Because in the end, these desires for human affirmation are merely a reflection of my longing to be accepted by God on my own terms. Some part of me, no matter how small, still thinks God smiles just a little bit bigger because I’m at seminary. Some part of me feels like when the sky rips apart and I descend with my Lord along with a thousand armies of heavenly hosts, watching my bridegroom’s blood-stained robed flapping before me in the wind behind his pure white horse, and I am thereafter allowed to stand before his throne to bear the exposure of judgment, I will be able to lift my trembling hands before him and offer these four years of seminary alongside his blood as my acceptance before Him. Oh, the age old heresy of “Jesus and _______”.

Hobby? Or passion?

But here’s the good news: I really do abuse the opportunities extended to me in seminary. Those things a year ago I dreamt and longed to do that I now can do, I take every opportunity not to do. I do create idols out of other people, a future wife, my education, my knowledge and my self. I do long to wave something in the face of God at the end of time and cry out “I did this! I brought myself here! I played some part in getting me here!

Yes. I am in fact that wicked and idolatrous.


God, being the creator and sustainer of all things and therefore having a rightful claim on my life and what I do with it, has found it to be His pleasure to act. Apart from every sin and idol I have erected in my heart; apart from every M.Div and sermon I get to preach, He has chosen me. He has come! He has accomplished on my behalf all that he finds loving, pleasurable, acceptable, and righteous in His sight. He has poured His own wrath upon Himself that was due me that I might never taste it. He has dressed Himself in the robes of my own shame, and behold: He has dressed me in His very own Righteousness! My full, complete, and living righteousness now sits at the right hand of God, far from my hand lest I touch it and pollute it – attempting to add or take from it. I am now free to follow the leanings of this God’s Spirit now dwelling within me – refining and shaping me to look more like this righteousness. A process that will last the rest of my life; a process that He will employ every external and internal factor to accomplish. A process that will make the desires and leanings of God my greatest passions so I am now free to discard the useless and vain “hobbies” that I only use to esteem myself to others. So now God’s Glory becomes my greatest joy and things that otherwise would be taken advantage of as those mere “hobbies” now find residence in the deepest recesses of my passions.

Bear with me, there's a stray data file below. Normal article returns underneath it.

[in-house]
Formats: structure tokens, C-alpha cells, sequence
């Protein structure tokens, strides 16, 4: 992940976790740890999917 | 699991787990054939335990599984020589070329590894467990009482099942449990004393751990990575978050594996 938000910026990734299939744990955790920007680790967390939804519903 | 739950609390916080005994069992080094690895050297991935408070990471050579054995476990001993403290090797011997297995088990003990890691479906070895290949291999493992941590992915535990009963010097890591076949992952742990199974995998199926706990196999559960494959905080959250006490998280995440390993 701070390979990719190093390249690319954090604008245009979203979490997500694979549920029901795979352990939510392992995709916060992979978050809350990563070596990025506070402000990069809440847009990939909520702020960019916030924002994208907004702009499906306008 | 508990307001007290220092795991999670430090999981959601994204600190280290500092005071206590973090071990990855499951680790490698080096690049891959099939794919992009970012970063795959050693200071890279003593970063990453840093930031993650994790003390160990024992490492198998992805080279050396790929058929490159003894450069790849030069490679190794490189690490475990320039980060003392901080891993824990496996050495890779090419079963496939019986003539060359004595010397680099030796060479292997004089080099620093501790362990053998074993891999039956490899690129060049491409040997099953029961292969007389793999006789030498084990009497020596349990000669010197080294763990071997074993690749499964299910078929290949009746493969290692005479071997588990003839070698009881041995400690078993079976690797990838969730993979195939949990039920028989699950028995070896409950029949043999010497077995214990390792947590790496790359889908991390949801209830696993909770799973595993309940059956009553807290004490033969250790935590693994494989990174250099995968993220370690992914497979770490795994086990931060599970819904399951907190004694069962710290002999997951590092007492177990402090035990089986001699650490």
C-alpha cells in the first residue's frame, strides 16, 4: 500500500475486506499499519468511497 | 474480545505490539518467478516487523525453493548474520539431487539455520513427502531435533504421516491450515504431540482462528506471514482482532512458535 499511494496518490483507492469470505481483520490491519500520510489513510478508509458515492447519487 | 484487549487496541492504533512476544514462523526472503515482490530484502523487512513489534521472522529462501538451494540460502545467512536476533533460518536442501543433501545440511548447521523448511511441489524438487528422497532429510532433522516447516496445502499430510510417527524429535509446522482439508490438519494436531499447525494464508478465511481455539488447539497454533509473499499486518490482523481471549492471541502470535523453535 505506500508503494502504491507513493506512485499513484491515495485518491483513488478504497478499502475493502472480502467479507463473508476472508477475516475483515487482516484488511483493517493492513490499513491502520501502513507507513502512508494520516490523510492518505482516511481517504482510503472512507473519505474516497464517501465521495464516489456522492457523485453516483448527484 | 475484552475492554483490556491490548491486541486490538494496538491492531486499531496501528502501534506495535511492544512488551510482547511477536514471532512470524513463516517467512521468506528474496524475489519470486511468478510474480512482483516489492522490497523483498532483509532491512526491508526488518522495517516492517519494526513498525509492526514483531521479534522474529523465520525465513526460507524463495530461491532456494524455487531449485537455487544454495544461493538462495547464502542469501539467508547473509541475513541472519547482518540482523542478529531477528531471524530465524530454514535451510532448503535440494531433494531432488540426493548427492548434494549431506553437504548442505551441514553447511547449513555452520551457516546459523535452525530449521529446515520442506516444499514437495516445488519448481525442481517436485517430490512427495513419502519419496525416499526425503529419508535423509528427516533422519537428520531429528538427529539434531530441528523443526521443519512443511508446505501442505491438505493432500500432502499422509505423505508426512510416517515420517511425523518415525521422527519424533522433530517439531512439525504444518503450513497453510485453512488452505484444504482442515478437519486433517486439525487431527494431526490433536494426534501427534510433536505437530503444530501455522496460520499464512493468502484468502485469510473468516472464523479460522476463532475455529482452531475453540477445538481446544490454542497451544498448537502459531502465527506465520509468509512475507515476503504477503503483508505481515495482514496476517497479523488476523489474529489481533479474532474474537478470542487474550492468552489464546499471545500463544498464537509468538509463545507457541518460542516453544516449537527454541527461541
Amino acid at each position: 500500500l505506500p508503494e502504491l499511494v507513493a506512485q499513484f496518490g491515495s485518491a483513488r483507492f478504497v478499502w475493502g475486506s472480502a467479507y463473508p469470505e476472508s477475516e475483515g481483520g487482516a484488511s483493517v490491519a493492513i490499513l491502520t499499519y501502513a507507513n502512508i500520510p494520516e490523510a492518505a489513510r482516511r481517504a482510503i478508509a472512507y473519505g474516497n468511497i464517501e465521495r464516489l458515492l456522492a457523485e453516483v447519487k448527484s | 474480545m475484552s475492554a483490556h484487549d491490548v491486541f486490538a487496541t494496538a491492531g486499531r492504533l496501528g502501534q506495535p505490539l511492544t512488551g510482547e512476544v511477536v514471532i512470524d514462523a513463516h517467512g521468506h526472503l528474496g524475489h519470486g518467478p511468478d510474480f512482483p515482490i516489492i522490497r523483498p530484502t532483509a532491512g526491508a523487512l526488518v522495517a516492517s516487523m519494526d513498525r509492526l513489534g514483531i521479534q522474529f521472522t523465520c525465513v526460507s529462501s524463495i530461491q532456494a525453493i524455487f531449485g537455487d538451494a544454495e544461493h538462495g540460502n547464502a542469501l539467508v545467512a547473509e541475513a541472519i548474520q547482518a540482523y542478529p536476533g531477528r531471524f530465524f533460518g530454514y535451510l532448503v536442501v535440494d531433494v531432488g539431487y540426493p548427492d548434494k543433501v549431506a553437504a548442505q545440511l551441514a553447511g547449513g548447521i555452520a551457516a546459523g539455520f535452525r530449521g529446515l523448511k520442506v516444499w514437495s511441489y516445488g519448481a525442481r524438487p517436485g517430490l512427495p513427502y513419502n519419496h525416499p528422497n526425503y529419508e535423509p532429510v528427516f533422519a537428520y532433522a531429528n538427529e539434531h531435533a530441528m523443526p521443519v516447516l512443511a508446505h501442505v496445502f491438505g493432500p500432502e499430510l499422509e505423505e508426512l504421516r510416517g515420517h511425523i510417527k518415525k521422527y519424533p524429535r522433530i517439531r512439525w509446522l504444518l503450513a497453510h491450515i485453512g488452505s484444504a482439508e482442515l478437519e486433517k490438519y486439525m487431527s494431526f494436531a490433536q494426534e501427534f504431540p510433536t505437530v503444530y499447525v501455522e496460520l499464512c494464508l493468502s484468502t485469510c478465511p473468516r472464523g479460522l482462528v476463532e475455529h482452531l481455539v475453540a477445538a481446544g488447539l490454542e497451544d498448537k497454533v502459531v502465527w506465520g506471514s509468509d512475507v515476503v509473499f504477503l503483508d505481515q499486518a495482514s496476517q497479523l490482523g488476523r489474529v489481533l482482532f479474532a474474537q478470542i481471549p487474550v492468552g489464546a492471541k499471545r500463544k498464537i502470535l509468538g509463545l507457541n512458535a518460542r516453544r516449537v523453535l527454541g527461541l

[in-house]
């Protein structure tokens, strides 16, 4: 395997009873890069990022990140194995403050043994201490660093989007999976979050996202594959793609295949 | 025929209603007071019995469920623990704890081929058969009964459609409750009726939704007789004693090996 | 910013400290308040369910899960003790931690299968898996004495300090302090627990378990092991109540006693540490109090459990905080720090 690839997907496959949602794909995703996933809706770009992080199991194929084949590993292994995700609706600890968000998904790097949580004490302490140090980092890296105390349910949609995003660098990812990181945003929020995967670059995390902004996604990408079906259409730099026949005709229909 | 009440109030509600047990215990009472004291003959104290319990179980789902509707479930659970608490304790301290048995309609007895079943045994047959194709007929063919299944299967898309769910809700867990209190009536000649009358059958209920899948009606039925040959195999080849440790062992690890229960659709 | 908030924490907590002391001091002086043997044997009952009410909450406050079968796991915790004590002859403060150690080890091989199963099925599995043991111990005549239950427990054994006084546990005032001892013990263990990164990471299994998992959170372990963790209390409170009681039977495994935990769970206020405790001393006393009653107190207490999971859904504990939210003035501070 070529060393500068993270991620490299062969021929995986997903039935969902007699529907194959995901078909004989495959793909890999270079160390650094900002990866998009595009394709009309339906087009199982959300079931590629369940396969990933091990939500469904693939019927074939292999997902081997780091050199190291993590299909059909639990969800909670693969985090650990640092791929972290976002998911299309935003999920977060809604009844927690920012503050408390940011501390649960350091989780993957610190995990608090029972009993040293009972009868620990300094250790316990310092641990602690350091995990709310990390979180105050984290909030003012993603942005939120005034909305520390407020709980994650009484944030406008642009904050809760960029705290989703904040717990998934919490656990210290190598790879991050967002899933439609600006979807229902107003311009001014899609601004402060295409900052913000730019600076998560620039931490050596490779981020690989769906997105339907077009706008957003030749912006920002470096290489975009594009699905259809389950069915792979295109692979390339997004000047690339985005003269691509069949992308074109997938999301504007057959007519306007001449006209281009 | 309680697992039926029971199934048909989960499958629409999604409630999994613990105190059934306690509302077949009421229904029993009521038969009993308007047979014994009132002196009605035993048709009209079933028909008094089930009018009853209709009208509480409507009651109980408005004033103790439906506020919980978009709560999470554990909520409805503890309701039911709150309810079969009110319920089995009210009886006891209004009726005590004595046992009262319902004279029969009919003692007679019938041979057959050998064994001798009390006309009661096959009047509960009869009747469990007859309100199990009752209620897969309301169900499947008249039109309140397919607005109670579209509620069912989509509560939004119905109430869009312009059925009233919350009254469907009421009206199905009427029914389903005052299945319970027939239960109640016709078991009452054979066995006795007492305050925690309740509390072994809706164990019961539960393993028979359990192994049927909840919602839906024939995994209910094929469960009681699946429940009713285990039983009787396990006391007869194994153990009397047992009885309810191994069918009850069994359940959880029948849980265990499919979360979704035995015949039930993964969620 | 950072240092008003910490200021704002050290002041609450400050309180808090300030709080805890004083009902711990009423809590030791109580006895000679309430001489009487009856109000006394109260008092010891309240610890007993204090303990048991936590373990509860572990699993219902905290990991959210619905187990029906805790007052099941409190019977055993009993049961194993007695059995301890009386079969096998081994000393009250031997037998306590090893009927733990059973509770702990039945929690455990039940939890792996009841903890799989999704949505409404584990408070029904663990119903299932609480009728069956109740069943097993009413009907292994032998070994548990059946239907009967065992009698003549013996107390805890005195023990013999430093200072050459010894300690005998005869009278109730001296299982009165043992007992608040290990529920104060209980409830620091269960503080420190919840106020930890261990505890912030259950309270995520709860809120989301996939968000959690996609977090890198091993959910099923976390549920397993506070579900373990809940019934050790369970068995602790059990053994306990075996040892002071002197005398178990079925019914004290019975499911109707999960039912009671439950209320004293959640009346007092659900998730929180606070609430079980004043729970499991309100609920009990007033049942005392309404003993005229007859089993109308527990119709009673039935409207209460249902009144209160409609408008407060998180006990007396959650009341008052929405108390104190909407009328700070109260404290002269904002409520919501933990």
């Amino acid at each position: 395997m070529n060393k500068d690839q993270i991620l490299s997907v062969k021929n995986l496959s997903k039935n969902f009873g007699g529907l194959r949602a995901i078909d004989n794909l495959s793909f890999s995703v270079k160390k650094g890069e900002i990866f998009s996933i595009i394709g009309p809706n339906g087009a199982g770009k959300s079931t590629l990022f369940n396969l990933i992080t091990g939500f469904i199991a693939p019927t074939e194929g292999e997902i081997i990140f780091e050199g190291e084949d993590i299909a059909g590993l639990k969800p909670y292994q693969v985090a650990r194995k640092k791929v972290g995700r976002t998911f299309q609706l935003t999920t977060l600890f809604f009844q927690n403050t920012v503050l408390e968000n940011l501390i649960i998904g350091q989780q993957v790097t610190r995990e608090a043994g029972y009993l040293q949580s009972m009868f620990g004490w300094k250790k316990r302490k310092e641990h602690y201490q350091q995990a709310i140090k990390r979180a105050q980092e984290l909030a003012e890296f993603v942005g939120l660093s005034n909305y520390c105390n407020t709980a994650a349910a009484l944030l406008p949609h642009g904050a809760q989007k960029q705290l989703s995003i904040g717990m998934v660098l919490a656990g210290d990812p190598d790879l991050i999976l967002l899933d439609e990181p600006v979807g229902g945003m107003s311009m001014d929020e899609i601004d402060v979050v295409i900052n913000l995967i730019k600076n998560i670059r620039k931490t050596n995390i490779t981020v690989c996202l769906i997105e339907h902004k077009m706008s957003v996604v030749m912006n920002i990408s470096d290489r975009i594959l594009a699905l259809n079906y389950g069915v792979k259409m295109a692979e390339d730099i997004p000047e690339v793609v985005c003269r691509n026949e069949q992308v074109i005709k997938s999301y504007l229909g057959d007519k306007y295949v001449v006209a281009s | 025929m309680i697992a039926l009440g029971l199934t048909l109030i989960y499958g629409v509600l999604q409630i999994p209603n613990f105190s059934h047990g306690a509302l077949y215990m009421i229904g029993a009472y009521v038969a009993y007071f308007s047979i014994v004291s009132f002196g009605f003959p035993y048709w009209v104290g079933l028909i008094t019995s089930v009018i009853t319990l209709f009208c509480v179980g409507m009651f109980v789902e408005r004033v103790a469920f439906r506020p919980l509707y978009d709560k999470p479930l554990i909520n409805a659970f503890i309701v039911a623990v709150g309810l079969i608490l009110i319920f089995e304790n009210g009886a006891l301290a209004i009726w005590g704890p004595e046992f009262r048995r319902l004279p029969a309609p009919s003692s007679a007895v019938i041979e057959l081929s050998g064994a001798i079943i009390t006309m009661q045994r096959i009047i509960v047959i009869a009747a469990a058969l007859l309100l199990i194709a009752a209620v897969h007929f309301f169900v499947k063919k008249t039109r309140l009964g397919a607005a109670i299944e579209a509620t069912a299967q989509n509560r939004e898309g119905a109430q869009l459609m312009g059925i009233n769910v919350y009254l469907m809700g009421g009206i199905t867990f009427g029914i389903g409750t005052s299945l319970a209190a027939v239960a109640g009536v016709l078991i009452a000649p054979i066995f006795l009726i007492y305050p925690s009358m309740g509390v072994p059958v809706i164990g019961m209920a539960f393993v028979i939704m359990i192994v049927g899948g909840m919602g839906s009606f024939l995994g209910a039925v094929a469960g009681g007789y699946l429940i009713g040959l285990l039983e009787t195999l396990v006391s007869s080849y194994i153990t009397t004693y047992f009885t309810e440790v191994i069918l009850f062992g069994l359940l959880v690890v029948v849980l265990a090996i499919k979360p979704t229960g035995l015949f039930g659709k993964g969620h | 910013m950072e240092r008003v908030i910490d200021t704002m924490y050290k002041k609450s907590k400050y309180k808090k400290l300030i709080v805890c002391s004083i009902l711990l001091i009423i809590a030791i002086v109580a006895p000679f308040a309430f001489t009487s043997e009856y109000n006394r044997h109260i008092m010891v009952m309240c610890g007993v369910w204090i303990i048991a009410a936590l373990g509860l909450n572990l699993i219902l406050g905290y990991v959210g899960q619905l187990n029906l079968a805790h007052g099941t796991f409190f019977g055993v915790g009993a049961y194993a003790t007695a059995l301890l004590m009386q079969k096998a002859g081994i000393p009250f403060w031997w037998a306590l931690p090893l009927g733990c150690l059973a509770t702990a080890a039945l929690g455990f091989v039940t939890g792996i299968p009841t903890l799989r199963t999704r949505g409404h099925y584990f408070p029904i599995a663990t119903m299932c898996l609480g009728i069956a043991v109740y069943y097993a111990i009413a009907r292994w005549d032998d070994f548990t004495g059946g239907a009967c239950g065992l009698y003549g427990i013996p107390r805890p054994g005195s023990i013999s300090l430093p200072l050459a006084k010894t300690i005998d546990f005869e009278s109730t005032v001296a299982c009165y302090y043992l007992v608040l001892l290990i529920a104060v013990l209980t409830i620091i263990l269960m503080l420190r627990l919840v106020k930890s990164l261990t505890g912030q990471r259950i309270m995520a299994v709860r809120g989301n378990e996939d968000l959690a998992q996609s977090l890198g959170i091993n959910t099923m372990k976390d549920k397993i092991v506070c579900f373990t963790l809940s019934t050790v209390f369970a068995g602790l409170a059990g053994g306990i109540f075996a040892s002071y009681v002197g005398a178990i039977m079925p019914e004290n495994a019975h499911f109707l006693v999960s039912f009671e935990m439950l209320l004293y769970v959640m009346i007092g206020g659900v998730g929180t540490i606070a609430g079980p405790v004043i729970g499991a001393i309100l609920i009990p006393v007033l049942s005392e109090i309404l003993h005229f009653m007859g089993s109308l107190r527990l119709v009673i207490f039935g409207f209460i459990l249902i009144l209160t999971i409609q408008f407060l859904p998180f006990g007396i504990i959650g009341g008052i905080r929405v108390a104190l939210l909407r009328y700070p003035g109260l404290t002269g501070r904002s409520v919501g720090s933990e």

I don’t want to look back at my time here in seminary with the same perspective as that neighbor. And I don’t think I will. Practically speaking, I am able to look back and see that seminary was never part of my “plan”. Nine months before I began my first class at Westminster, I would have laughed if you suggested seminary was in my future. It wasn’t even on my radar. Nothing external changed. No one suggested it to me. It was God using the preaching of one faithful sinner in Dallas to stir my heart and passions in a way they’d never been stirred before. I had to preach! I had to go to seminary! My heart and the Gospel demanded it. I can’t ignore that. Also, I can tell you that my deepest affection for Christ, obedience to His Word, and love and service for His Bride have all grown in great strides since walking into summer Greek all those months ago.